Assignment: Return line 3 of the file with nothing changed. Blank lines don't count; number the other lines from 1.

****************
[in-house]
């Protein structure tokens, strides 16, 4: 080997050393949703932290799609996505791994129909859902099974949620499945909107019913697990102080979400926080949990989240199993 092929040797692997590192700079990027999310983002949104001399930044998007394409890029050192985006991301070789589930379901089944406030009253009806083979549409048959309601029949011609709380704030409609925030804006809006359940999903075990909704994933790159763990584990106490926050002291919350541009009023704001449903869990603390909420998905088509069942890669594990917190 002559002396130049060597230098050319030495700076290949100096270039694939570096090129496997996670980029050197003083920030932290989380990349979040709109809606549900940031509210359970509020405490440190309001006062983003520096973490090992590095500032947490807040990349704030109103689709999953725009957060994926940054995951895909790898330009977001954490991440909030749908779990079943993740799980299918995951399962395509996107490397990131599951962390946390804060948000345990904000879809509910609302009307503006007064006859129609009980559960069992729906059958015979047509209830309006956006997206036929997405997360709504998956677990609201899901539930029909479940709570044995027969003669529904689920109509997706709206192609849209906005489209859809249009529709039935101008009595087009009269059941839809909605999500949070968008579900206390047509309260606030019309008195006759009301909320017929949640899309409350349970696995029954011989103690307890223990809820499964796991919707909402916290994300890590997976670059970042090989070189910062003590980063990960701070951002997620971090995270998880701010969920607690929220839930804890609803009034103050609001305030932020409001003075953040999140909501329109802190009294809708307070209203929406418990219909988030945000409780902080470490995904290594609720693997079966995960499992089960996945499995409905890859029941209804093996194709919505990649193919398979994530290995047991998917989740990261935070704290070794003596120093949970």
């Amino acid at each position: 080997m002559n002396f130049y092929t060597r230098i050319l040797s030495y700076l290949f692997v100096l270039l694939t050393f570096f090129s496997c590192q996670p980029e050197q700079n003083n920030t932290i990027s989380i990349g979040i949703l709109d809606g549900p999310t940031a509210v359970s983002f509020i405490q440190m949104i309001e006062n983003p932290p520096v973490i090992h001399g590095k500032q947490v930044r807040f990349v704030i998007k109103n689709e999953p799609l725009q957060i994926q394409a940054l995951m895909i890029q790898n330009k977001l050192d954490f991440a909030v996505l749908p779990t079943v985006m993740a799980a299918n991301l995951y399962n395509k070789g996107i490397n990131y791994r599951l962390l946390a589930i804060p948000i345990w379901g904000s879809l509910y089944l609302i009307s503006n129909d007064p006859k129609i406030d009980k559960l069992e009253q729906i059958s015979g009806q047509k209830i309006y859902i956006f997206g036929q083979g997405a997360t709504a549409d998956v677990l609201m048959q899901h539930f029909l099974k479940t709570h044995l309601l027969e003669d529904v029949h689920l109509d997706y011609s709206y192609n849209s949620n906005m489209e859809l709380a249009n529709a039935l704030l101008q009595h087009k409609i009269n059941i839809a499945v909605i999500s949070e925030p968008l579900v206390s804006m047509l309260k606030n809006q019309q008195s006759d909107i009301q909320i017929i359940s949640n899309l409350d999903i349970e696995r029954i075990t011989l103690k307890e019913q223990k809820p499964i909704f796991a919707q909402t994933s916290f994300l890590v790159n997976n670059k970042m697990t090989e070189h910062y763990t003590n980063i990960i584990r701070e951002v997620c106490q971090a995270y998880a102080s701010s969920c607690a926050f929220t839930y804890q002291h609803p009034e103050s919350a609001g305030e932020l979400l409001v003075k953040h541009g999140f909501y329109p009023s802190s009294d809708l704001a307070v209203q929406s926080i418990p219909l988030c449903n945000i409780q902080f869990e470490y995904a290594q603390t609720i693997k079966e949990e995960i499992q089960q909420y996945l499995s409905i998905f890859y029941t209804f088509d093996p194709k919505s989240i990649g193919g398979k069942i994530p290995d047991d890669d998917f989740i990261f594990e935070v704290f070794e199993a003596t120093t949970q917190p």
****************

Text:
């Amino acid at each position: 080997m002559n002396f130049y092929t060597r230098i050319l040797s030495y700076l290949f692997v100096l270039l694939t050393f570096f090129s496997c590192q996670p980029e050197q700079n003083n920030t932290i990027s989380i990349g979040i949703l709109d809606g549900p999310t940031a509210v359970s983002f509020i405490q440190m949104i309001e006062n983003p932290p520096v973490i090992h001399g590095k500032q947490v930044r807040f990349v704030i998007k109103n689709e999953p799609l725009q957060i994926q394409a940054l995951m895909i890029q790898n330009k977001l050192d954490f991440a909030v996505l749908p779990t079943v985006m993740a799980a299918n991301l995951y399962n395509k070789g996107i490397n990131y791994r599951l962390l946390a589930i804060p948000i345990w379901g904000s879809l509910y089944l609302i009307s503006n129909d007064p006859k129609i406030d009980k559960l069992e009253q729906i059958s015979g009806q047509k209830i309006y859902i956006f997206g036929q083979g997405a997360t709504a549409d998956v677990l609201m048959q899901h539930f029909l099974k479940t709570h044995l309601l027969e003669d529904v029949h689920l109509d997706y011609s709206y192609n849209s949620n906005m489209e859809l709380a249009n529709a039935l704030l101008q009595h087009k409609i009269n059941i839809a499945v909605i999500s949070e925030p968008l579900v206390s804006m047509l309260k606030n809006q019309q008195s006759d909107i009301q909320i017929i359940s949640n899309l409350d999903i349970e696995r029954i075990t011989l103690k307890e019913q223990k809820p499964i909704f796991a919707q909402t994933s916290f994300l890590v790159n997976n670059k970042m697990t090989e070189h910062y763990t003590n980063i990960i584990r701070e951002v997620c106490q971090a995270y998880a102080s701010s969920c607690a926050f929220t839930y804890q002291h609803p009034e103050s919350a609001g305030e932020l979400l409001v003075k953040h541009g999140f909501y329109p009023s802190s009294d809708l704001a307070v209203q929406s926080i418990p219909l988030c449903n945000i409780q902080f869990e470490y995904a290594q603390t609720i693997k079966e949990e995960i499992q089960q909420y996945l499995s409905i998905f890859y029941t209804f088509d093996p194709k919505s989240i990649g193919g398979k069942i994530p290995d047991d890669d998917f989740i990261f594990e935070v704290f070794e199993a003596t120093t949970q917190p």